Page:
How unexpected discoveries lead to new technologies
Imagine watching videos on a paper-thin screen which can be rolled up and put in your pocket or projecting documents from a smart phone onto a flexible screen for easy reading. What if you could cover a whole wall in your lounge with a 'wallpaper' screen, powered by the light coming through the window? These revolutionary technologies may not be the product of our imaginations for much longer. Sir Richard Friend, the 2012 Royal Society of New Zealand Distinguished Speaker, has pioneered the study that allows organic polymers, normally fashioned into plastic, to take on the electronic properties utilised in digital displays and solar cells.
In his talk, Richard Friend tells the story of the unplanned discoveries and breakthroughs that have led to the development of this extraordinary technology. His talk will take us from the basic research on plastic semiconductors and the realm of quantum mechanics through to his experiences of the commercialisation of his team's ideas as part of the high-technology cluster which has built up around Cambridge University.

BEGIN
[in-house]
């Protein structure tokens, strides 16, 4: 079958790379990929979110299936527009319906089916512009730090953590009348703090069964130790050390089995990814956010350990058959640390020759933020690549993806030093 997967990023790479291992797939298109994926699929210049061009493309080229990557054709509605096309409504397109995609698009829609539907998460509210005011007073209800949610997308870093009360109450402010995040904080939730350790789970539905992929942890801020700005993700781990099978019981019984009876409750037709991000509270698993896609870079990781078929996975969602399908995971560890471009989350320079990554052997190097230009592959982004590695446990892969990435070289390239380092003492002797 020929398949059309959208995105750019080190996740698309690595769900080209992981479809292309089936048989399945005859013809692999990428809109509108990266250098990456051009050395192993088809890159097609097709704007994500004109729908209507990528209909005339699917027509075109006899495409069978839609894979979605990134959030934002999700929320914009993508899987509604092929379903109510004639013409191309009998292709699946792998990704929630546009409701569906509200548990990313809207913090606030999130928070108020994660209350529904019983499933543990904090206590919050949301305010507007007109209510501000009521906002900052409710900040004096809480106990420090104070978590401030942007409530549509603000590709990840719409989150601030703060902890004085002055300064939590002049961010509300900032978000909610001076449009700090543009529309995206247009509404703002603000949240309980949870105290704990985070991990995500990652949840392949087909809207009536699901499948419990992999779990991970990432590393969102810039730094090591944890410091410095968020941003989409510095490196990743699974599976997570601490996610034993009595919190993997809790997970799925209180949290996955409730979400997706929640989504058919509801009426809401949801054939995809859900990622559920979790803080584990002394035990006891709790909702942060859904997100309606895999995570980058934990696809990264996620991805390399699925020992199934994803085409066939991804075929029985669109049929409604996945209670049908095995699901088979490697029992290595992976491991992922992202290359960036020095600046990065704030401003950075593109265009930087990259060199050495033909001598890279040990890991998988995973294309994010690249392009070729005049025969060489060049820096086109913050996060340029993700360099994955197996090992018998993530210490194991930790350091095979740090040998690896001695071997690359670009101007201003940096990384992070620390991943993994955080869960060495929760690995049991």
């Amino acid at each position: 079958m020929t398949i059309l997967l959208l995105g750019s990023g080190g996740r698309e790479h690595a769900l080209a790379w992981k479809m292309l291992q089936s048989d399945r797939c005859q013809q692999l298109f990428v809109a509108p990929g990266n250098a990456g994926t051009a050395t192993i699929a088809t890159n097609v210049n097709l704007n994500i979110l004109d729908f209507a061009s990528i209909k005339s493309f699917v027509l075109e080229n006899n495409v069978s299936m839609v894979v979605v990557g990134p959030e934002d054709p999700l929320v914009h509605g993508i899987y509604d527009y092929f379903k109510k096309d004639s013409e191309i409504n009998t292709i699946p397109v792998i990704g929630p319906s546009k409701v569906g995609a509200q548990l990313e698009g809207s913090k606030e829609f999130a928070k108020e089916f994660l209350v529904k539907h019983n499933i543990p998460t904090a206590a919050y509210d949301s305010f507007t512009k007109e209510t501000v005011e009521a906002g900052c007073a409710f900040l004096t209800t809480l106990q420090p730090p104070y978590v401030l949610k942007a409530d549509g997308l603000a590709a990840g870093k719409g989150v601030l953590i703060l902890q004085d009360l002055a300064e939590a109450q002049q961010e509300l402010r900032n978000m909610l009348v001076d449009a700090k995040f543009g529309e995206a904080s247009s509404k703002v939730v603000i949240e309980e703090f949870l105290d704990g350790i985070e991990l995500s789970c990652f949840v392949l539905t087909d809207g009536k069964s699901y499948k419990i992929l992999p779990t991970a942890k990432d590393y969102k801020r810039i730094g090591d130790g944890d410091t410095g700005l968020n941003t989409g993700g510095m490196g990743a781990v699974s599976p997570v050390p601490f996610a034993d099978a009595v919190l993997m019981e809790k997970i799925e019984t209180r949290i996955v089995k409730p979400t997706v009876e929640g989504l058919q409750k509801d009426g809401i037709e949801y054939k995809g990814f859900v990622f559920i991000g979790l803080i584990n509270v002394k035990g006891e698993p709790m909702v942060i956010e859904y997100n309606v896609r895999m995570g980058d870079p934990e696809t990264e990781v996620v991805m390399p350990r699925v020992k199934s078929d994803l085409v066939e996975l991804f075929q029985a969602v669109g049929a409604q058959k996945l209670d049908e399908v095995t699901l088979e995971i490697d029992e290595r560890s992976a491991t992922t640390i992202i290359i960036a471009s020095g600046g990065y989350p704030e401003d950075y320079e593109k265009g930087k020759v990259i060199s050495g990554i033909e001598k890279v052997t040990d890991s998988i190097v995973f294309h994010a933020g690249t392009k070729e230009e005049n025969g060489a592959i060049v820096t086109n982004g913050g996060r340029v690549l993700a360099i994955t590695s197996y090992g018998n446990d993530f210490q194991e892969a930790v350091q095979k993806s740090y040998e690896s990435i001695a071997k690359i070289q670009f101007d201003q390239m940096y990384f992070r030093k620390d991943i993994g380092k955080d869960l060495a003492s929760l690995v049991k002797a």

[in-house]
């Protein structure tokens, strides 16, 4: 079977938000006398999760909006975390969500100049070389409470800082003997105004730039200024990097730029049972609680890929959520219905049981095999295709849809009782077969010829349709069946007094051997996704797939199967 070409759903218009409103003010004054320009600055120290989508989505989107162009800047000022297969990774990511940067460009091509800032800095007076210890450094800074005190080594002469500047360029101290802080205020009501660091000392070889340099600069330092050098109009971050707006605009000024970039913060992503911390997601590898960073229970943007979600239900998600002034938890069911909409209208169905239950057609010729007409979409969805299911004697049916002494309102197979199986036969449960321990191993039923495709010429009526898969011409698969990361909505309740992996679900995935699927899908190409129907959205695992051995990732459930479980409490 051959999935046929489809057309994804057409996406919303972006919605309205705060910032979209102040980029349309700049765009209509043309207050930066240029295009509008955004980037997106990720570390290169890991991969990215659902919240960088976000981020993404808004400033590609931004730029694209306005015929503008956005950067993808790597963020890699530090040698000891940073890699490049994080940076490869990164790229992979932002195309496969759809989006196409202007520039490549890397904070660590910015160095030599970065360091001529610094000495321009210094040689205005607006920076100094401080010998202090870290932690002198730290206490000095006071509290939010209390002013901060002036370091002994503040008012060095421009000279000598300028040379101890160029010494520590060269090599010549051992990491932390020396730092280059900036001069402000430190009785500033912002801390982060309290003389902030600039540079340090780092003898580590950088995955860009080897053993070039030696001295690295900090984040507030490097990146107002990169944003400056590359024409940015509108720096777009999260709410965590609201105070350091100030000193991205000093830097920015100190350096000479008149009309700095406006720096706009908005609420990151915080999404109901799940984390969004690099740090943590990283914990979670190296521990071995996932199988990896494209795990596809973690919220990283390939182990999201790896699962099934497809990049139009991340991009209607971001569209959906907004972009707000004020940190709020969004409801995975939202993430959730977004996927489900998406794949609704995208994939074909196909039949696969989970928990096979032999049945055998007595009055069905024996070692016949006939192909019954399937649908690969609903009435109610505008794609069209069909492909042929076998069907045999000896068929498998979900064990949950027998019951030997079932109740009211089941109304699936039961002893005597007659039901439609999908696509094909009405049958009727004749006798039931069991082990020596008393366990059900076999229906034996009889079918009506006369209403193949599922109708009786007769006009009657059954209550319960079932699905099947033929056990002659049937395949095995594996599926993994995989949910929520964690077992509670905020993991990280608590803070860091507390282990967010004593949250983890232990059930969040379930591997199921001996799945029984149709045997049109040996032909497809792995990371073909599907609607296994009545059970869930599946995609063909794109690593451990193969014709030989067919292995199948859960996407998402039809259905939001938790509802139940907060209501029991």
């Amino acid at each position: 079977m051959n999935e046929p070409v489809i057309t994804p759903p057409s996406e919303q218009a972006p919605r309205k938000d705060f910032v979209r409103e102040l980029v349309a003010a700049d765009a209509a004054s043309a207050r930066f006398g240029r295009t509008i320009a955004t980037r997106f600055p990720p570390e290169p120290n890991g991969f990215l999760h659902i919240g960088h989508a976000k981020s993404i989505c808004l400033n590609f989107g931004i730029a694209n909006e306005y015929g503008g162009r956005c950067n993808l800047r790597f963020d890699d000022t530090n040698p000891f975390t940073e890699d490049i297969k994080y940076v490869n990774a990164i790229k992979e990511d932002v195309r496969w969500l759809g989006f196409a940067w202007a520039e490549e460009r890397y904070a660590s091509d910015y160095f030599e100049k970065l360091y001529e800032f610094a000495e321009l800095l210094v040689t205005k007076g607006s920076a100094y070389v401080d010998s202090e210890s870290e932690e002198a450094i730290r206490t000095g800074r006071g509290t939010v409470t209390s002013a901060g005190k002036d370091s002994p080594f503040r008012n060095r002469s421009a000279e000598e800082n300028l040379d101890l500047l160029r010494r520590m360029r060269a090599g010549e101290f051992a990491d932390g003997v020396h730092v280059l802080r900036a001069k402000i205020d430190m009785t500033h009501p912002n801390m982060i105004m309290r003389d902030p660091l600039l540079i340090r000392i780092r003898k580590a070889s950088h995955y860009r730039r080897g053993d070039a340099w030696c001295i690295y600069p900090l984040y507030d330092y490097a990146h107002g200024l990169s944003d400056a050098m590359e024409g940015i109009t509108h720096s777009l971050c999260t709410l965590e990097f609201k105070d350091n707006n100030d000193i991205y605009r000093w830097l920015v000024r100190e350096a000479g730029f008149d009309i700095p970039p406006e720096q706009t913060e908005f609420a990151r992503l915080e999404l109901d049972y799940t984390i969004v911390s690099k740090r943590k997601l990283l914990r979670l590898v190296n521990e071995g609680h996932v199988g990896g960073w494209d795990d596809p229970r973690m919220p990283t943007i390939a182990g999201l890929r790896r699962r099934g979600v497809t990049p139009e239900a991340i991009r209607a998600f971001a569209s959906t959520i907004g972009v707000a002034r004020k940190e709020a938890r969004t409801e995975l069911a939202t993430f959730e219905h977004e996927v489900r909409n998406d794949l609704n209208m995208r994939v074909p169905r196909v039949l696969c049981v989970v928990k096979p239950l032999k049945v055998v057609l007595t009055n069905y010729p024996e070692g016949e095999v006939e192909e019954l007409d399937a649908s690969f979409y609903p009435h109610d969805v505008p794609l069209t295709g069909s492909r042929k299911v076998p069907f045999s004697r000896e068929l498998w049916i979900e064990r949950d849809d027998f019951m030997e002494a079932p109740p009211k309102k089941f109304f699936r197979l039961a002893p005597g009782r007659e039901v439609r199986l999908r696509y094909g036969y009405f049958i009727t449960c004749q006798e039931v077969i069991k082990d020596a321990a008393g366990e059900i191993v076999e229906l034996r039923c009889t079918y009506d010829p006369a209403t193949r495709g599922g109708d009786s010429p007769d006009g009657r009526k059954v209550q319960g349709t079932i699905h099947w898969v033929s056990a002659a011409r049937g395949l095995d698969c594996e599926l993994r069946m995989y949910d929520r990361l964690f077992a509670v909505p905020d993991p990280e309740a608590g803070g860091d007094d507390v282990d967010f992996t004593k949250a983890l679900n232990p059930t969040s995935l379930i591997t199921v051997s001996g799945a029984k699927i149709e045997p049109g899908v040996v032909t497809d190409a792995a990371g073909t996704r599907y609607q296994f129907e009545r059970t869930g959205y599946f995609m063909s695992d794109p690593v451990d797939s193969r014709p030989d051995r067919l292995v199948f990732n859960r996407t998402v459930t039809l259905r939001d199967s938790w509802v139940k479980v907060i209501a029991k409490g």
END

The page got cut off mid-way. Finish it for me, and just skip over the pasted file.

Sir Richard Friend has pioneered the study of organic polymers and the electronic properties of molecular semiconductors. His work has led to the development of LEDs and photovoltaic cells and used to develop flat panel displays and screens. He is a founder of Cambridge Display Technology Ltd, the leading developer of commercial display technology based on polymer light emitting diodes. He is also co-founder of the spin-off company, Plastic Logic which is developing flexible electronic displays on plastic sheets. More recently, he co-founded a company to develop low cost flexible solar cells, Eight19.
Sir Richard Friend is the Cavendish Professor of Physics at Cambridge University, a position originally occupied by Ernest Lord Rutherford. He was knighted for services to physics in 2003.